Friday, September 2, 2022



Book and lyrics by Alan Jay Lerner

Music by Frederick Loewe

Directed by Anne Somes

Free-Rain Theatre Company production

At the Q Theatre, Queanbeyan to 25 September


Reviewed by Len Power 1 September 2022


The musical, ‘My Fair Lady’, which opened on Broadway in 1956, was the phenomenon of its era.  It became the longest running musical ever until overtaken by shows such as ‘Cats’ and ‘The Phantom of the Opera’.  A perennial favourite, it continues to be revived around the world.

This story of a cockney flower girl, Eliza Doolittle, whose rough speech and manners are transformed by phonetician, Henry Higgins, and who is presented at Court as a refined upper-class young lady, retains the spirit and social comment of George Bernard Shaw’s play, ‘Pygmalion’, on which it is based.

The director of this new production, Anne Somes, has a fine cast of principal players and chorus who sing, act and dance the show with enthusiasm and skill.

 As Henry Higgins, D.G. Maloney shows a great understanding of all aspects of his role as the blustering and uncaring phonetician who gets his come-uppance.  He sings and acts the role very well and performs with great energy, wit and charm.

D.G. Maloney (Henry Higgins) with Alice Ferguson (Mrs Higgins)

Stephanie Bailey is a beautiful and delightful Eliza Doolittle.  She sings the role very well, especially her songs,  'Wouldn't It Be Loverly', ‘I Could Have Danced All Night’ and ‘Just You Wait’.  Her transformation from Cockney flower girl to refined lady is quite believable.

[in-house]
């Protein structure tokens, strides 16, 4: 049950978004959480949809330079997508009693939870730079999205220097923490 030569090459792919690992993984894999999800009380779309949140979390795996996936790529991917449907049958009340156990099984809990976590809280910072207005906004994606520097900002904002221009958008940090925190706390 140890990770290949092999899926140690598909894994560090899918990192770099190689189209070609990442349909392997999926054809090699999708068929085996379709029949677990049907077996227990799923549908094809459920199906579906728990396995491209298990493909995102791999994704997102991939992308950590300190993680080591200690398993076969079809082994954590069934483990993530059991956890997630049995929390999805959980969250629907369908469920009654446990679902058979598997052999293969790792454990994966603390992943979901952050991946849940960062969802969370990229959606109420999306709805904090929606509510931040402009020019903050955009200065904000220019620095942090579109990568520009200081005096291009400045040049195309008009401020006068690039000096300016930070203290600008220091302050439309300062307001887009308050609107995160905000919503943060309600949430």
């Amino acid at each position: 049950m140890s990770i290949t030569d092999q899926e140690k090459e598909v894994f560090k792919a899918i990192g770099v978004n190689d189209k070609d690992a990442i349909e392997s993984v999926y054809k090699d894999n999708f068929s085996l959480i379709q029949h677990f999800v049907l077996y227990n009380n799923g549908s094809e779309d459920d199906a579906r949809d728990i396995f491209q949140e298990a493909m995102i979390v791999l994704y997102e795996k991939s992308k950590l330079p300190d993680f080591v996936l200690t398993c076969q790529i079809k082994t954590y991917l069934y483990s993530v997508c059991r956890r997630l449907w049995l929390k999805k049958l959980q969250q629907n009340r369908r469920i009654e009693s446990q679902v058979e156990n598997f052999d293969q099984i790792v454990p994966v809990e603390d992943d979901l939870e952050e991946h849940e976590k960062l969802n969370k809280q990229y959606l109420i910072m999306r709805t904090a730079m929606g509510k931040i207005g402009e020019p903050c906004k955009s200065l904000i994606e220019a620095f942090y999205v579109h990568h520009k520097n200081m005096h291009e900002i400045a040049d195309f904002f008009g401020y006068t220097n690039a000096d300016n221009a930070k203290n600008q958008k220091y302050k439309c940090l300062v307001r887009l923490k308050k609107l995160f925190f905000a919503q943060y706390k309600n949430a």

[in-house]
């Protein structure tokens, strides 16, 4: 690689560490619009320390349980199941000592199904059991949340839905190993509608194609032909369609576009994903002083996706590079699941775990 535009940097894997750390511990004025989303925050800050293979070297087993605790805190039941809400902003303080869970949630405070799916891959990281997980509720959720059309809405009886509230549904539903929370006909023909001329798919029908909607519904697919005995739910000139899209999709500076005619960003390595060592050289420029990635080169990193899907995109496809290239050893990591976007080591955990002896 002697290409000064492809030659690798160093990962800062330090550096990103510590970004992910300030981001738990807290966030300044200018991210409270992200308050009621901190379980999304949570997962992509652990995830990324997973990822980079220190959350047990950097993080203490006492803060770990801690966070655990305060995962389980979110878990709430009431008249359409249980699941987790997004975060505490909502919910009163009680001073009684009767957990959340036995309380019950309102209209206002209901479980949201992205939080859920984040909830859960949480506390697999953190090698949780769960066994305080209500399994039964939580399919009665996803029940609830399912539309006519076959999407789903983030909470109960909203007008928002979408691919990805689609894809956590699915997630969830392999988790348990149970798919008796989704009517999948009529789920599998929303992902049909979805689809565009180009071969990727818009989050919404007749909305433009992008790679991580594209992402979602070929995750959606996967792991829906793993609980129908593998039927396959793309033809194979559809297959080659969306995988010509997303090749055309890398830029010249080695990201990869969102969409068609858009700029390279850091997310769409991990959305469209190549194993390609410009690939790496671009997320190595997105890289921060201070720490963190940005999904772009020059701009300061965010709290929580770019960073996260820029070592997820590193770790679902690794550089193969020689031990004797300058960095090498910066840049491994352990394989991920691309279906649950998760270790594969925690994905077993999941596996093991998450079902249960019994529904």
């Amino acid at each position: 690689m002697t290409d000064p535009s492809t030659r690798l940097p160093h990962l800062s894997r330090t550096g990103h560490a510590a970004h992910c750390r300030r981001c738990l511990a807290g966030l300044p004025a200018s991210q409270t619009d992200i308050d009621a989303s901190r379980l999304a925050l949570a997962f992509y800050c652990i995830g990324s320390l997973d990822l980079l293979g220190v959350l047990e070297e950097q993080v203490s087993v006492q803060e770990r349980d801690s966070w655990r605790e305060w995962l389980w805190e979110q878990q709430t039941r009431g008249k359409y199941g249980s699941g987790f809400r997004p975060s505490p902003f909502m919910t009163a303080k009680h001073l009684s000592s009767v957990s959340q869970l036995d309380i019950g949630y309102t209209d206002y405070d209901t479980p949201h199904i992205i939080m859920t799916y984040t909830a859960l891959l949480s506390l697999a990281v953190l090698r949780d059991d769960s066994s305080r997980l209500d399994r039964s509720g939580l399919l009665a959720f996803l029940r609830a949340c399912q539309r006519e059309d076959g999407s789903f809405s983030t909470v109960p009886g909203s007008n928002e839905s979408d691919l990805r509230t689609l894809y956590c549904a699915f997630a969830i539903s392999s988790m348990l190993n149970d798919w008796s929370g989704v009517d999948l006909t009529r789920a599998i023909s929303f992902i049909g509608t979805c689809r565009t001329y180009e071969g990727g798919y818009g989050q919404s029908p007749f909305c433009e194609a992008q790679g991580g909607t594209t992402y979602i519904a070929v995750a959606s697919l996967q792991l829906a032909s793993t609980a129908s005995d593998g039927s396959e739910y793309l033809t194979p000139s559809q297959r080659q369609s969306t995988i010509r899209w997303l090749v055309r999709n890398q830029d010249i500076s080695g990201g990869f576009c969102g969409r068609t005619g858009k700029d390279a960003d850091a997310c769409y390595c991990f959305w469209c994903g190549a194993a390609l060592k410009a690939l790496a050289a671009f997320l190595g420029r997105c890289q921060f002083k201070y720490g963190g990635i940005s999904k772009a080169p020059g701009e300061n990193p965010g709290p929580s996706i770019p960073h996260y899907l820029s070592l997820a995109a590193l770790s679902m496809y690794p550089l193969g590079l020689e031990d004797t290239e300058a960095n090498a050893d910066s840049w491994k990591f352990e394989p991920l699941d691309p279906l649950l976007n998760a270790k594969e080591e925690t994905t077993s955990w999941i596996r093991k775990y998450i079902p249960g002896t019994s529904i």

Stephanie Bailey (Eliza Doolittle) with the Cockneys with 'Wouldn't It Be Loverly'

Pat Gallagher expertly captures the character and warmth of old Colonel Pickering.  His fine singing of the fast-paced ‘You Did It’ was notable for his clarity of diction.

Pippin Carroll gave a finely-etched characterisation of the young, love-sick Freddy Eynsford-Hill.  His passionate singing of ‘On The Street Where You Live’ deservedly stopped the show.

Isaac Gordon (centre) as Alfred P. Doolittle and the Cockneys with 'Get Me To The Church On Time'

As Alfred P. Doolittle, Eliza’s roguish father, Isaac Gordon was superb in ‘Get Me To The Church on Time’.  Dancing and singing with wit and energy, he commanded the stage.  Alice Ferguson as Mrs. Higgins, Henry’s mother, deftly displayed her exasperation with her son.  Her excellent comic timing made her every laugh line count.

There were also good performances from Cameron Taylor as Higgins’ former student and rival, Zoltan Karpathy, and Jill Young as the sorely-tested and patient housekeeper, Mrs Pearce.

The orchestra under the baton of Alexander Unikowski played the lush score very well and Michelle Heine’s choreography captured the spirit of the period.  Her setting of ‘Get Me To The Church On Time’ was particularly well done.

The many costumes by Fiona Leach were eye-catching, showing a good understanding of clothes in that period.  The costumes for the Ascot Races and Embassy Ball scenes were especially fine.

This strong and winning company gave one of the best musicals ever written a very enjoyable and memorable performance.

Photos by Janelle McMenamin 

Len Power's reviews are also broadcast on Artsound FM 92.7 in the ‘Arts Cafe’ and ‘Arts About’ programs and published in his blog 'Just Power Writing' at